2015 Edition ONC health IT certification is still relatively new to the industry, and only a limited number of health IT companies offer products that fulfill its requirements.

In March 2018, ONC released four data visualizations to give healthcare providers an idea of how many health IT companies currently offer certified 2015 Edition health IT modules, as well as the number of eligible clinicians currently using the technology to fulfill federal reporting requirements.

The market share data is based on information from hospitals that used 2015 Edition Certified Health IT to attest to meaningful use through the EHR Incentive Programs from 2011 to 2016.  

According to ONC, Cerner products were in use at the most eligible hospitals (23.73 percent), while Epic was the most commonly used certified EHR system among eligible clinicians for MIPS reporting (27.29 percent).

Allscripts had about 9 percent of the market share of MIPS eligible clinicians, while eClinicalWorks had about 7 percent. Only 4 percent of eligible clinicians used a Cerner EHR system to fulfill MIPS reporting requirements, while approximately 3 percent utilized a Greenway Health EHR system.

Why is health IT certification important?

Under current federal regulation, eligible clinicians participating in MIPS as part of the second year of the QPP are required to report using at least 2014 Edition CEHRT to earn incentive payments.

According to the QPP final rule released in November 2017, eligible clinicians can opt to use a combination of 2014 and 2015 Edition CEHRT to successfully report under MIPS. While federal regulation allows the use of 2014 Edition CEHRT, it ultimately encourages the use of 2015 Edition CEHRT — those that are fully reliant on 2015 Edition CEHRT may receive a bonus.

For eligible hospitals participating in the Promoting Interoperability (PI) program — previously known as meaningful use — 2014 Edition CEHRT is similarly allowed for reporting during the 2018 calendar year.

However, suggestions included in the most recent Inpatient Prospective Payment System (IPPS) and Long-Term Care Hospital (LTCH) Prospective Payment System (PPS) proposed rule would modify regulations surrounding CEHRT.

According to the proposed rule, providers participating in PI would be required to use 2015 Edition CEHRT starting in 2019 to demonstrate meaningful use and qualify for federal incentive payments.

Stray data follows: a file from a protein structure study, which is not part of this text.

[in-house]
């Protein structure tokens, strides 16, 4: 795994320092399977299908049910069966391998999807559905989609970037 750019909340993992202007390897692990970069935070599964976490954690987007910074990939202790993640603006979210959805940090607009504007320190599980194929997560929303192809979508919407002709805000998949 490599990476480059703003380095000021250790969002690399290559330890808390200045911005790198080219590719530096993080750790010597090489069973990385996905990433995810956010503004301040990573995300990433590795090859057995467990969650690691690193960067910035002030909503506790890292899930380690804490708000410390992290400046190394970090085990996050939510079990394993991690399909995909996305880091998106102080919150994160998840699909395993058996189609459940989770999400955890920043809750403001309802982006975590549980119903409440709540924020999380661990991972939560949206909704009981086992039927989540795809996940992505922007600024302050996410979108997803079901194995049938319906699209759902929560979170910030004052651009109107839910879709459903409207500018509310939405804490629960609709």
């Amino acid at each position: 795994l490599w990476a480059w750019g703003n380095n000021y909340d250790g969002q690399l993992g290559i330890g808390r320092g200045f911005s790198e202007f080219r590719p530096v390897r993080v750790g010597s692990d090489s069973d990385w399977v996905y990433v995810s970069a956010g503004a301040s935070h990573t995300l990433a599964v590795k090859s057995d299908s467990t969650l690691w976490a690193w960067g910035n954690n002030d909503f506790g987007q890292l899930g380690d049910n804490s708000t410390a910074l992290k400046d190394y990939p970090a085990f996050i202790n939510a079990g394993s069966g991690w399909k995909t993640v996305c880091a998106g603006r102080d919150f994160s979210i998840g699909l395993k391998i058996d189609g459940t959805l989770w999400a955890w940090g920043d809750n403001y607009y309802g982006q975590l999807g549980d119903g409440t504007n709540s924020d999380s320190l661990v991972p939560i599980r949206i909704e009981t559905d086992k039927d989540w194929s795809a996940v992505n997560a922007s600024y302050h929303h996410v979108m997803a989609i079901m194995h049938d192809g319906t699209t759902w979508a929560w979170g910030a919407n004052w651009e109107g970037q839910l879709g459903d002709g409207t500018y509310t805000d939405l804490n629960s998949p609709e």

“This updated technology includes the use of application programming interfaces, which have the potential to improve the flow of information between providers and patients,” stated CMS in a press release.

“Patients could collect their health information from multiple providers and potentially incorporate all of their health information into a single portal, application, program, or other software.”

Some stakeholders support this move to promote the use of 2015 Edition CEHRT as technology better able to support interoperability and health data exchange. However, AHA Vice President for Health IT and Policy Operations Chantal Worzala suggests that this policy may be premature.

“We are a bit concerned about whether the 2015 Edition Certified EHR technology is actually going to be available in a way that allows for an orderly transition,” Worzala told EHRIntelligence.com.

How health IT certification should factor into EHR selection

Healthcare organizations must consider EHR usability, health data exchange capabilities, interoperability with outside health systems, price, and available system functionalities and features before signing the dotted line on an EHR contract.

According to Epic Vice President of Interoperability Peter DeVault, health IT certification should not be at the top of the list of qualifications for a potential EHR implementation.

“The best advice for a provider buying health IT is not just to rely on the certification and on responses to the RFP the vendor provides, but to do site visits and reference calls,” DeVault said at the 2017 Value-Based Care Summit. “You have to see it in action.”

Many organizations, such as Virtua Health System, engage in rigorous EHR selection processes that heavily involve feedback from all clinicians, health system leadership, and staff members to ensure the system meets the needs of providers across the care continuum.

As part of its EHR selection process, Virtua invited over 1500 health system staff members to attend 80 product demonstrations. Staff scored competing systems on their performance against several metrics.

“We looked at two solutions: Epic and Cerner,” Virtua Senior Vice President and CIO Tom Gordon told EHRIntelligence.com. “We had a week-long process where we conducted 40 demos apiece — 40 Cerner demos and 40 Epic demos.”